A quick hack to measure iPhone OS distribution

I haven’t posted here in a while, since I have been so busy building new stuff. Some updates are expected soon (iPhone Layar anyone?)
Since most of the projects I’m working on involve iPhones in some way, I was interested in OS distribution on the iPhone platform: Is it still necessary to target OS 2.xx, or has 3.xx have enough uptake?

Since the iPhone sends it’s OS version in every web request it does, I decided to have a look at my own logfiles (in the hope that bigger apps will follow :)).

I do realise this isn’t a scientific valid result: It’s just the distribution of one, quite recent, app. However, it does say something. So, without further ado, I present the results:

OS: 3_0_1 68%
OS: 3_0 20%
OS: 2_2 1%
OS: 2_2_1 3%
OS: 3_1 9%


From this small sample, 4% didn’t already run 3.xx (it might help that this is an iPhone only app: iPod Touches apparently are updated less).

Since this is only taken from a small sample, I hope bigger apps will release their stats. Here is the small PHP code I used:

foreach ($lines as $line){
if (!eregi("stufidates",$line)) {continue;}
//if ($i==0) {echo $line;}
    $parts=explode(" ",$line);
    if ($parts[12]!="(iPhone;"){
    } else {

echo "<table width=500>";
foreach ($detects as $key=>$hits){
echo "<tr><td>OS:</td><td>".$key."</td><td>".number_format(($hits/$i)*100)."%</td></tr>";
echo "</table>";
echo "Total:".$i;

If you have an iphone app that does requests to your webserver, please run this code (or something similar, it’s just a first version) on your logs, and let me know the results.

Journaal iPhone app in the news

This post will be in dutch. Abstract: The iPhone news app I created, was mentioned in the biggest daily news broadcast.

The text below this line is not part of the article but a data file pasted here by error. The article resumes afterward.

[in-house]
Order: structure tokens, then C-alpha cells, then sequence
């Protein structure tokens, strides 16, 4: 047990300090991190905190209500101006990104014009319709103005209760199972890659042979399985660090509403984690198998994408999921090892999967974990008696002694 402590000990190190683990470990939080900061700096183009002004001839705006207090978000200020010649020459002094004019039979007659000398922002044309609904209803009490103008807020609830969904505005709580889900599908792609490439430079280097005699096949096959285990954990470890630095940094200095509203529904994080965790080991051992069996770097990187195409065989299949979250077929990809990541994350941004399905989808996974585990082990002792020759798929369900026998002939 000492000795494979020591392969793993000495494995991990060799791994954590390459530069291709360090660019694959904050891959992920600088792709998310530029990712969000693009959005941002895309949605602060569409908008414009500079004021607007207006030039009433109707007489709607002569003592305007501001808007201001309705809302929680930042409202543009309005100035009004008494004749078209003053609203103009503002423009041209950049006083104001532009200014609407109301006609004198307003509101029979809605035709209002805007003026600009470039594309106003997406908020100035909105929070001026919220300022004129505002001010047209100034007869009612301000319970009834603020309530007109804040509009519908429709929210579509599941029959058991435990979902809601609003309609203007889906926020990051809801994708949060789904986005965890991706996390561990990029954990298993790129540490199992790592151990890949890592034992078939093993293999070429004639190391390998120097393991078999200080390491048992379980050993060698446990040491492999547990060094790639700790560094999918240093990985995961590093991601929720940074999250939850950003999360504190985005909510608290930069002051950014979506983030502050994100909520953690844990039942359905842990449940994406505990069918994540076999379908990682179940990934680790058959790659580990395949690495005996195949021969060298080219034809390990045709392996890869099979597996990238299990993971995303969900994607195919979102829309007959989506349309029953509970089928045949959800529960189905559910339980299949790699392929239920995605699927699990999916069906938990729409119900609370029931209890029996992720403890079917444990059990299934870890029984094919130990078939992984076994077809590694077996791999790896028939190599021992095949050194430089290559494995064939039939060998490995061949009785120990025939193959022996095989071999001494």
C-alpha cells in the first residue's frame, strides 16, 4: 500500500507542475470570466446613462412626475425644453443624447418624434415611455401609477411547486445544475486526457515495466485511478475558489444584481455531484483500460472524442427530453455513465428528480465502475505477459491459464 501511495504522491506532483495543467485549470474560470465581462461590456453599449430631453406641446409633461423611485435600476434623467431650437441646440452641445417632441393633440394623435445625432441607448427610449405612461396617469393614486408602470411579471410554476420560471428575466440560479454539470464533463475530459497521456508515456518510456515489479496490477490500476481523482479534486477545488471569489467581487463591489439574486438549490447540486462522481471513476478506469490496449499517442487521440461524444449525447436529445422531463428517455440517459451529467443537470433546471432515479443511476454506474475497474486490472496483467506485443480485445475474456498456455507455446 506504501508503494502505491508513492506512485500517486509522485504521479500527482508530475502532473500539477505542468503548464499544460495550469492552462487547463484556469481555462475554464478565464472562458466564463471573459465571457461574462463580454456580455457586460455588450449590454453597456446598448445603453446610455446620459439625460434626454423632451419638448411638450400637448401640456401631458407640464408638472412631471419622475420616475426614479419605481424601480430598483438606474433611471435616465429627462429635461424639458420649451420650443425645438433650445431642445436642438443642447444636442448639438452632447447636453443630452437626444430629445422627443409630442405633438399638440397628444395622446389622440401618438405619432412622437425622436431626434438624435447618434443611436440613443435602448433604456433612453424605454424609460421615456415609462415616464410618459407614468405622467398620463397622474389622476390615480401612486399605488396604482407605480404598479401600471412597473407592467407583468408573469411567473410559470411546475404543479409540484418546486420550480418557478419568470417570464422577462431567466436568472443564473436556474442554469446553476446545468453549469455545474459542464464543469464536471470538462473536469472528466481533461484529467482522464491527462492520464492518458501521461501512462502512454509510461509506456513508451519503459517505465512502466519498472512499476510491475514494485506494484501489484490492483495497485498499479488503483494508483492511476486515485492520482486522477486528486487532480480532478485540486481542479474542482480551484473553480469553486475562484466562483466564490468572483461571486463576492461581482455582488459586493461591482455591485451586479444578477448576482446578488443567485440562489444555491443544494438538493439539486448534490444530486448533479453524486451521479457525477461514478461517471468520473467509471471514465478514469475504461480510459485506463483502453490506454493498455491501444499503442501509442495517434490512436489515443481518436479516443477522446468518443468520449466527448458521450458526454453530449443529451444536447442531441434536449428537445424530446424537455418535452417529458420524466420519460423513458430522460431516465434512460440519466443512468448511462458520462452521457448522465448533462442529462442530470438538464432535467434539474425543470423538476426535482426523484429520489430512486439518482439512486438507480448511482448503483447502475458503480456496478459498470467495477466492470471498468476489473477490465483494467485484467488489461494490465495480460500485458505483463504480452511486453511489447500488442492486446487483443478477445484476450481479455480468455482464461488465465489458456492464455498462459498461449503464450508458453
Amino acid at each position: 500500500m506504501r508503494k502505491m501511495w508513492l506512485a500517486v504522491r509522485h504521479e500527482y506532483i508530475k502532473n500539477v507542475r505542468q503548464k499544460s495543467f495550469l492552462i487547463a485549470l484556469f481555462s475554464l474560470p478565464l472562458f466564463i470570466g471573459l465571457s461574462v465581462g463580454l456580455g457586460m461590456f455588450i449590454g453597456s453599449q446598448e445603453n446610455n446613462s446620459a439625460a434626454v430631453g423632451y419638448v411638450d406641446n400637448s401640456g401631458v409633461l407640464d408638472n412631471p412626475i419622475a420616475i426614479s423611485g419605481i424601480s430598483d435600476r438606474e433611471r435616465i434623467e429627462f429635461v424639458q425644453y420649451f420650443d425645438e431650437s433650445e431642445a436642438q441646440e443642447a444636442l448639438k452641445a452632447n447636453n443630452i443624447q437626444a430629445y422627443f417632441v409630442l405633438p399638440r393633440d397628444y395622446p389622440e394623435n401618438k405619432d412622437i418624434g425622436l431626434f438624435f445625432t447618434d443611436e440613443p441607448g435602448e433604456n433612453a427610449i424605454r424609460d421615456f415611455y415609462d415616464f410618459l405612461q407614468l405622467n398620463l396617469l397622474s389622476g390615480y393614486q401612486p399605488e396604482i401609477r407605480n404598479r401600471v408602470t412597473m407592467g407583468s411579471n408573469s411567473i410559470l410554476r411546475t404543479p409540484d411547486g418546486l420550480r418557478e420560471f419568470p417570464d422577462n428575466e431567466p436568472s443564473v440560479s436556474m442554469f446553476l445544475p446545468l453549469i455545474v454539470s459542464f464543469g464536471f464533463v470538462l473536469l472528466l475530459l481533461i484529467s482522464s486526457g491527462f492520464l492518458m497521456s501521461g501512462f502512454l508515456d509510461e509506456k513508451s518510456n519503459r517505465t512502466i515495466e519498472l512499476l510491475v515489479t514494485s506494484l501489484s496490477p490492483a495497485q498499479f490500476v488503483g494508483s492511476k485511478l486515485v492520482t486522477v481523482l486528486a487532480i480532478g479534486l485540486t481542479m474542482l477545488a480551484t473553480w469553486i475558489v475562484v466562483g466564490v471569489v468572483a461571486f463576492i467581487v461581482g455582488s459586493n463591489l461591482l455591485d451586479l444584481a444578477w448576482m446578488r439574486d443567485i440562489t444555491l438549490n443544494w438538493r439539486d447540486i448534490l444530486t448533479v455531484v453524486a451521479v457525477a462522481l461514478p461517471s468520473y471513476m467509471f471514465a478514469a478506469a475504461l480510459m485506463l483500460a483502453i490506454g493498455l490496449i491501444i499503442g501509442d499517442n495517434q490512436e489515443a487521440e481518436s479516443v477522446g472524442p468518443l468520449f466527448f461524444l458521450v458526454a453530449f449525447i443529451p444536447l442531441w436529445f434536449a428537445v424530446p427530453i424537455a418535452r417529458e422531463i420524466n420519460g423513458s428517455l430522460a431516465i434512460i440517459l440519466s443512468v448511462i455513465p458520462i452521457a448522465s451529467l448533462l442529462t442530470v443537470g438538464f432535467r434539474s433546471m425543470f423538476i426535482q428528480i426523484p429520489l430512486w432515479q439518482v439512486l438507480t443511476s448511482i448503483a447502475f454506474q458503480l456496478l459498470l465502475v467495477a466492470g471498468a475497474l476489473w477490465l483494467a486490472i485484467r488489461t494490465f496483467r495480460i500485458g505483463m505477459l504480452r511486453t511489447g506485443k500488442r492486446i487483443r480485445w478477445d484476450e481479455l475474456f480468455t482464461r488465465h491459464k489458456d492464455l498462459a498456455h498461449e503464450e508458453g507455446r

This text will be replaced

De NOS Journaal iPhone app die gisteren is gelanceerd is vandaag aangekondigd in het NOS 8 uur journaal. Ook staat de applicatie momenteel op Nr 1 als populairste download in de nederlandse appstore. Yay!

NOS Journaal iPhone app live on the Appstore


The followers of my twitter account might have noticed that I spend some time at the NOS (the Dutch public broadcasters) the last few weeks. Now I can announce the result of my work: The official NOS Journaal app is live! It shows the last news broadcast, as well as the last 8’o clock broadcast.  It can now be downloaded in the Appstore!

It runs on iPhone and iPod Touch, both over 3G (if fast enough, depending on coverage and subscription) and WiFi.

More about the app can be read at the NOS nieuwe media blog (dutch) and the website of iPhoneClub (also dutch) who was first to notice the app.

Tweakers also wrote about it, and right now it’s #2 on the dutch appstore. Yay!

iPhone 3.0


Today, I watched the liveblogs coverage of the Apple iPhone OS 3 update. And I wasn’t the only one:picture-6
As I do a lot of iPhone stuff these days (more on that later, everything is still confidential..), I do have an opinion on todays release.

Things that I’m most exited about in the new iPhone OS (in no particular order ):

Streaming Video.

This is great. Previously streaming video was only possible by using quite complex hacks, on both ends of the stream (encoding the video into a special format, download that, unpack it on the phone). There were some parties that made it work, but it was really complex. Now it will work “out of the box”

Obviously this is useful for live events, as you can now watch them as they happen. They can now be streamed to an iPhone near you. But it’s also great for non-live events. I have talked to quite a few media moguls these days, and most made clear that there is quite a rights issue between downloading content, and streaming it. These parties don’t have the rights to offer their content for download, but they are allowed to stream it over the interwebs. With this announcement, they now can, to your iPhone.

Native Maps component

A lot of mobile software does something with maps: Mobile devices are portable by definition, so they make a lot of sense to show maps of the environment. And while the iPhone had a pretty good mapping application, until now you couldn’t use it in an application. You could link to it, but that would kick the user out of your application, into maps, without a simple way back . The other option was to show a webbased map in your app. But those are slower than the native maps, and have less interface options. For example: While google maps now does support pitching int their webbased apps, it doesn’t do the smooth resizing the native maps does, and which look nice. The addition of native maps is something I expected, but which will be quite usefull.